AG: When you're in a creative group that's bursting, it's easy to lose track of who said what and whether your input even matters. Here's Daniel.

DR: It's such a blender, like, all this material gets put in and you end up with this kind of comedy smoothie at the end that tastes delicious, but you might not be able to say, "Oh, that's my strawberry that was in there." We do kind of all understand that most jokes don't make it to air, especially not as they were originally conceived.

TN: It may not be the joke that you made that ends up going on TV, but it could be the joke that makes you feel a certain way that gets you to the joke that you put on TV, and so there was a line I thought of yesterday with the Roy Moore accusations, and Sean Hannity came out to defend him. And I said, "Sean Hannity has a season ticket to the wrong side of history." And it just made me giggle. Like, you know? And then I was just like, "Yeah, I'm going to say that." And so if your day is punctuated with joy, that joy will manifest itself in the final product that is the show.

AG: We'll be back with more from Trevor and The Daily Show after the break. This is going to be a different kind of ad. In the spirit of exploring creative ideas at work, we're going to take you inside Warby Parker, our sponsor.


AG: Warby Parker's Neil Blumenthal and Dave Gilboa have a lot in common.

Neil Blumenthal: You might not be able to tell us apart by our voices, ... but I'm Neil. Dave Gilboa: And I'm Dave.

AG: That didn't help at all. But I appreciate your trying.


AG: Yep, they sound alike, they went to the same school, they have the same friends, and they also have the same job. Neil and Dave are the co-CEOs of Warby Parker, a billion-dollar company that's made buying eyeglasses cool again. I've always been fascinated with dynamic duos like Neil and Dave. Not only do they run the company together, but their collaborative leadership spreads throughout the culture. The ability to work across teams, from product to customer service to retail, has been key to Warby Parker's success. I sat down with them at headquarters in New York to talk about what it's like being the boss together.


AG: The obvious metaphor for a co-CEO relationship is a married couple, but you both talk about it a little bit more in terms of parenting.

NB: You know, I think that's right. With parenting, you need a philosophy, right? You need a vision for what you want your children to grow up to be.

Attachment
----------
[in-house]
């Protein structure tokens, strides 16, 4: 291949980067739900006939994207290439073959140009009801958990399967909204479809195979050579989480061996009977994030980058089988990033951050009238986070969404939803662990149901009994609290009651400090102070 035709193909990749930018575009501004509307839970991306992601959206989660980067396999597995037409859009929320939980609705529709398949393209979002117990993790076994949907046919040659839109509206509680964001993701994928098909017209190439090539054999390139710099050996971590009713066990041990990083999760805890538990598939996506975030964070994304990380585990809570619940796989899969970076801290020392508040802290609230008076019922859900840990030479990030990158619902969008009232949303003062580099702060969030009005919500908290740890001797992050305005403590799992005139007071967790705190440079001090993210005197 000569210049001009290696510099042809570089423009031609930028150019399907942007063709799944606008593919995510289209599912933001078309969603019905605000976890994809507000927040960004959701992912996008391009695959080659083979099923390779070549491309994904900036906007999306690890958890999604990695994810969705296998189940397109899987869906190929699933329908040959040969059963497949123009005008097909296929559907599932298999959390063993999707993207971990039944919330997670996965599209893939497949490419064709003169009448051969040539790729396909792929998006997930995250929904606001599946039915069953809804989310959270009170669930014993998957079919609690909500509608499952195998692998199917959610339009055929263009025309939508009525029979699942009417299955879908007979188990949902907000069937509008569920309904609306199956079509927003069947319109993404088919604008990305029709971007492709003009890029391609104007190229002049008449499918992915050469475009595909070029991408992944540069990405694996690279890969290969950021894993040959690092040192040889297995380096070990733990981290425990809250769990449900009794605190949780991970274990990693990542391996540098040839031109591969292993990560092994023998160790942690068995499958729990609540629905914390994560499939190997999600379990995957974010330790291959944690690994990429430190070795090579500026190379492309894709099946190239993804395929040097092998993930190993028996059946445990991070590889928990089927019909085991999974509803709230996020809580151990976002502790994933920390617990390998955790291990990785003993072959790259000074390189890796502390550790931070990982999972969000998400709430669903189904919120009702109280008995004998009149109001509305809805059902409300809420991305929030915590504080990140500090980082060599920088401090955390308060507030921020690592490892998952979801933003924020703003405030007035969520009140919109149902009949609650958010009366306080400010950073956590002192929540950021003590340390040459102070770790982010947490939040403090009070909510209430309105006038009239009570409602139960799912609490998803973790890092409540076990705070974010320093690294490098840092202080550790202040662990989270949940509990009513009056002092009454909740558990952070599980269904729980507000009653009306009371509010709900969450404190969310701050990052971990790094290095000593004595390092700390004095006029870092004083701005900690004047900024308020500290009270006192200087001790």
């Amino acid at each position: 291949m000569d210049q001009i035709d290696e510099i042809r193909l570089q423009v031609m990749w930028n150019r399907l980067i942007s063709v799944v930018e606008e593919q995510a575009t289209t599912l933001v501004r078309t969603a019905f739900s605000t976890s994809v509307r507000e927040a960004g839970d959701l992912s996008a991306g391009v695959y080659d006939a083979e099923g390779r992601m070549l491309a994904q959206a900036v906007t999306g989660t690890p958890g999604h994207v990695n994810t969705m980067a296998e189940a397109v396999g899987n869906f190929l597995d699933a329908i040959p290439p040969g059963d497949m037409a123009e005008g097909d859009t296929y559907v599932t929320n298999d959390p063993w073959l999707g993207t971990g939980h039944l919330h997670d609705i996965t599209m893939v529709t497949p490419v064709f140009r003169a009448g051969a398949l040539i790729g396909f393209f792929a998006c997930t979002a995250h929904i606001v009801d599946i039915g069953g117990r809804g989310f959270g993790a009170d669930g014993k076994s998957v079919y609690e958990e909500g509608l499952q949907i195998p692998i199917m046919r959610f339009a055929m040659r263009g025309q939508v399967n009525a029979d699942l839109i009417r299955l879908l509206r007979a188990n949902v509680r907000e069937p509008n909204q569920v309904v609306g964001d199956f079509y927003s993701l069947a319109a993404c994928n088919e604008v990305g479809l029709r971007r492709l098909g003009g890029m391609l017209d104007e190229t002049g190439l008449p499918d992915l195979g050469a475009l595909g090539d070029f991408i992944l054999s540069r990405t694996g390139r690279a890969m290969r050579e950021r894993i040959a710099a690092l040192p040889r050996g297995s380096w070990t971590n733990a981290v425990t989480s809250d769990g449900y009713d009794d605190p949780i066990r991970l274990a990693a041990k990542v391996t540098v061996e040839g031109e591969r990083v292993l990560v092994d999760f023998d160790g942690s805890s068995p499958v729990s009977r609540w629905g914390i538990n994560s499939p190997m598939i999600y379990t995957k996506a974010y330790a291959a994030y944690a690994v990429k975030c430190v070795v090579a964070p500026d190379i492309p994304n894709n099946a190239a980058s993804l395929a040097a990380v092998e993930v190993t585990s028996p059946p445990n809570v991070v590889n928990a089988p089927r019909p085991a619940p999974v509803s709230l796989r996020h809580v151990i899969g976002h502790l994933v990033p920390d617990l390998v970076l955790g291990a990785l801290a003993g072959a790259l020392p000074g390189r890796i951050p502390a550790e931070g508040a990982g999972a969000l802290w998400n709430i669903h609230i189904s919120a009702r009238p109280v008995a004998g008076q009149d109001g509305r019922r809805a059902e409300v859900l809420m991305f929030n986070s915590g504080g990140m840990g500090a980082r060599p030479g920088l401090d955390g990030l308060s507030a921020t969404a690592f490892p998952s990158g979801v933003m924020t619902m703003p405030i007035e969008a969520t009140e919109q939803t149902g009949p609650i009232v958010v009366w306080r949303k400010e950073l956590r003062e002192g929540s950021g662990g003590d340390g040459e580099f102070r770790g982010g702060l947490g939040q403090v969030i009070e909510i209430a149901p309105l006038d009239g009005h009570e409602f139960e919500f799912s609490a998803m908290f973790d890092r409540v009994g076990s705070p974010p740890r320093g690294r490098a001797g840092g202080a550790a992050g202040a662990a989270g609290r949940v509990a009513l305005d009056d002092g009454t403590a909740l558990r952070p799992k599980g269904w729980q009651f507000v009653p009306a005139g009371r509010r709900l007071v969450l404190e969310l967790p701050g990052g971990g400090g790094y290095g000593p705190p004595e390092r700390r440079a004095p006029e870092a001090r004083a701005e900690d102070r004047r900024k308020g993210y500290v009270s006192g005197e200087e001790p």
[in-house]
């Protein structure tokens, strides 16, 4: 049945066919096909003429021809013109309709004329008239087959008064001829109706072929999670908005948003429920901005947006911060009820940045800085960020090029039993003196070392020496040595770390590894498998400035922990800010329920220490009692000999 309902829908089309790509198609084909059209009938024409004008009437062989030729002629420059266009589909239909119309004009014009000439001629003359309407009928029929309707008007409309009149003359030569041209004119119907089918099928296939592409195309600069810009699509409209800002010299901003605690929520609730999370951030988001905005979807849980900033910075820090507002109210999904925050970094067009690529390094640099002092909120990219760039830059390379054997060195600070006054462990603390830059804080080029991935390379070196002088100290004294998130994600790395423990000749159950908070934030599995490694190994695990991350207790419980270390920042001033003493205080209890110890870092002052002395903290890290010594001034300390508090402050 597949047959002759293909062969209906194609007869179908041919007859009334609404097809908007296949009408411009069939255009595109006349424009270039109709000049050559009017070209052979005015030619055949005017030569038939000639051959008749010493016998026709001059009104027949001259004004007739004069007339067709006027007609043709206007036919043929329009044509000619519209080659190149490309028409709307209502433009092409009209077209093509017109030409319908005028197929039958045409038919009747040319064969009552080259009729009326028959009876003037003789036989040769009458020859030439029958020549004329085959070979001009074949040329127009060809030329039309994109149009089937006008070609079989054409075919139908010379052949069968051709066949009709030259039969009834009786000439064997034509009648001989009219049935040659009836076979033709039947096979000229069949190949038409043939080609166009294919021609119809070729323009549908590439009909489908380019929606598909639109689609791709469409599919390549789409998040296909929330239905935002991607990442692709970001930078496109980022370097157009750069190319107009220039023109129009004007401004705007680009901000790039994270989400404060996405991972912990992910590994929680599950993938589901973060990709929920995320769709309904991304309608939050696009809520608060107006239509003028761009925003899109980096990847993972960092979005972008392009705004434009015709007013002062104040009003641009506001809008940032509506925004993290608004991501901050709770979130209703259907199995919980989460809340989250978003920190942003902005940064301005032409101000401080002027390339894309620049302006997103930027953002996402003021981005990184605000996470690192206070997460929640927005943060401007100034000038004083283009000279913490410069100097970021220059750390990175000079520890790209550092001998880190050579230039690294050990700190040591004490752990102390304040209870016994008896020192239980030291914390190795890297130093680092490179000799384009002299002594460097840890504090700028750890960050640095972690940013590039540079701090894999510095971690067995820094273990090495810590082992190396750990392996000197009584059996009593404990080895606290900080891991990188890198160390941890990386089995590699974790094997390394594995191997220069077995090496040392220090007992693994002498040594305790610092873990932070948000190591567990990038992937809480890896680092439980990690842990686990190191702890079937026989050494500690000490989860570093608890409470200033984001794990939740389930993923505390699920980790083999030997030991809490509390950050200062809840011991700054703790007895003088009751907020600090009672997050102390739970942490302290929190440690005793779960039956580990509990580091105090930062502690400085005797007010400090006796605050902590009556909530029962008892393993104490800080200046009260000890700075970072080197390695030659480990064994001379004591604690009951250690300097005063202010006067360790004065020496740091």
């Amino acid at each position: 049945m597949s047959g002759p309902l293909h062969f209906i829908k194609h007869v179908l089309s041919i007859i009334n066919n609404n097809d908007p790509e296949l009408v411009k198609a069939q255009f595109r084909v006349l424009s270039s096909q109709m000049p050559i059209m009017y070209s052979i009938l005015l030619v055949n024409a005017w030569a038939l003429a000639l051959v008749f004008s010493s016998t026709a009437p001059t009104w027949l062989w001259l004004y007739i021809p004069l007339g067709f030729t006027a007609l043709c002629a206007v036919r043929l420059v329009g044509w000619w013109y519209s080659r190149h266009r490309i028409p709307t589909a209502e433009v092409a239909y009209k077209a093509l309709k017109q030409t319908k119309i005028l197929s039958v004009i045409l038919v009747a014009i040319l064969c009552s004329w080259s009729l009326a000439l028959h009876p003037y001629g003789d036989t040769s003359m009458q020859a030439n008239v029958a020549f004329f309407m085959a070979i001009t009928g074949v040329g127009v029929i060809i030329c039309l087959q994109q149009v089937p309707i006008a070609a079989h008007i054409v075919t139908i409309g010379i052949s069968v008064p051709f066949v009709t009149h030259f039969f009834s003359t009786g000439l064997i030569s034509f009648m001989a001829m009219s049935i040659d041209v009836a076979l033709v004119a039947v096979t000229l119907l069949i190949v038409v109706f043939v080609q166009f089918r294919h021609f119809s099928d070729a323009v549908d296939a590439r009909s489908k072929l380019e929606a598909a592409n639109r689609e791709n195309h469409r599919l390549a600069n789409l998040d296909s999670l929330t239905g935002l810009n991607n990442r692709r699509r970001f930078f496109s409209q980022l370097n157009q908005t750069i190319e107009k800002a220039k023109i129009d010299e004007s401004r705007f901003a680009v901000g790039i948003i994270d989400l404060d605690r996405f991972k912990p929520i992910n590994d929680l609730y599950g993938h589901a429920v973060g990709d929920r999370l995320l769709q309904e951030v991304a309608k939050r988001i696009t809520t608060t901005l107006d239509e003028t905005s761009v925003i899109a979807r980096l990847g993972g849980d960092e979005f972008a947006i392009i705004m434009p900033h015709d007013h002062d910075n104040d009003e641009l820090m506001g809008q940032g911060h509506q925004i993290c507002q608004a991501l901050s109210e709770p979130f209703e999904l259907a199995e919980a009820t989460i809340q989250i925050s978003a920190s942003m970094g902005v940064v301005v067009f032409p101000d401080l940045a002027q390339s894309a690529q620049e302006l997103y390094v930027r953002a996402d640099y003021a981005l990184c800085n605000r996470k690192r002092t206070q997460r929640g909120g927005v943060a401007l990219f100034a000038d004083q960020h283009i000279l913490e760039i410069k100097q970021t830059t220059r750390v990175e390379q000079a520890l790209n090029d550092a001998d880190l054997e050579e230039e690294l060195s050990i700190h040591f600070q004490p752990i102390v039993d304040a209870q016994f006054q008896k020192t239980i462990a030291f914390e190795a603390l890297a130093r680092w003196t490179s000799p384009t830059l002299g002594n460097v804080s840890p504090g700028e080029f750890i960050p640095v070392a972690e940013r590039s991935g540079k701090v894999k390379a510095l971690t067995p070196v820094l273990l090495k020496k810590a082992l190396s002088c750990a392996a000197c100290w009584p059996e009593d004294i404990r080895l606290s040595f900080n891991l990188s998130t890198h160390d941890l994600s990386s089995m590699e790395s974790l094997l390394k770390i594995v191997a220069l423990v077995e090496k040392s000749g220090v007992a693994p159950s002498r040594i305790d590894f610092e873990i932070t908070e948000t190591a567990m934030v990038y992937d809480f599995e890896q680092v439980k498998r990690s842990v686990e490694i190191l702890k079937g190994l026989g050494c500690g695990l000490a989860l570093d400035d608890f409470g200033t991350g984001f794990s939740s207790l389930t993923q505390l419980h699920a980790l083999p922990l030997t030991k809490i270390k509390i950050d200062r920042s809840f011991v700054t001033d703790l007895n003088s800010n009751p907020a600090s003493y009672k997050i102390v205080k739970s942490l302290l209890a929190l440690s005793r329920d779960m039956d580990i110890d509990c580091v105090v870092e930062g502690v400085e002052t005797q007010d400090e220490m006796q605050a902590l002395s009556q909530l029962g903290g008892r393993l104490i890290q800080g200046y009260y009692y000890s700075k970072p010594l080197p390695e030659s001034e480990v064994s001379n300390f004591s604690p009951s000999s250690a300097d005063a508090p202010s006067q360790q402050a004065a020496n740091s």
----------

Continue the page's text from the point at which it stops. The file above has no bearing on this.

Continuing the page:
DG: It also makes the highs higher, being able to celebrate wins, and it makes the lows higher, in being able to blunt some of the frustrating parts that come up. NB: We also at times will play different roles, just like in a negotiation, there might be good cop, bad cop. Having a two-year-old and six-year-old, I know that. Rachel and I often do that as well.

AG: What's it like to lead a company with an old friend?

NB: You know, often I'm talking to other founders and CEOs, and they'll often speak to a loneliness of the role, and I've never felt that way, and one of the best things about having a partner is that you can just look at each other and laugh and crack up. Some of the situations are really difficult. Others are just absurd, and it just makes it, I think, a lot more enjoyable to have somebody alongside.

AG: What are the top three pieces of advice that you would give to somebody who is going to lead with a fellow leader?

NB: Build trust, communicate frequently, which often leads to trust, and work with somebody that you enjoy spending time with.

AG: How many hours do you think you guys have spent together in your lifetimes?

DG: Maybe 15,000 hours?

And what do they say, you need 10,000 hours to become an expert at something?

NB: We're experts in each other.


NB: When do I get a ring?



AG: That was Neil Blumenthal and Dave Gilboa, co-CEOs and cofounders of Warby Parker. Warby Parker has tons of interesting frames. If you're tired of wearing contact lenses, you might want to try their monocle. Looking for somewhere to start? Their free home try-on program lets you select five frames to test out for five days. If you don't like them, you can send them back. Try it today at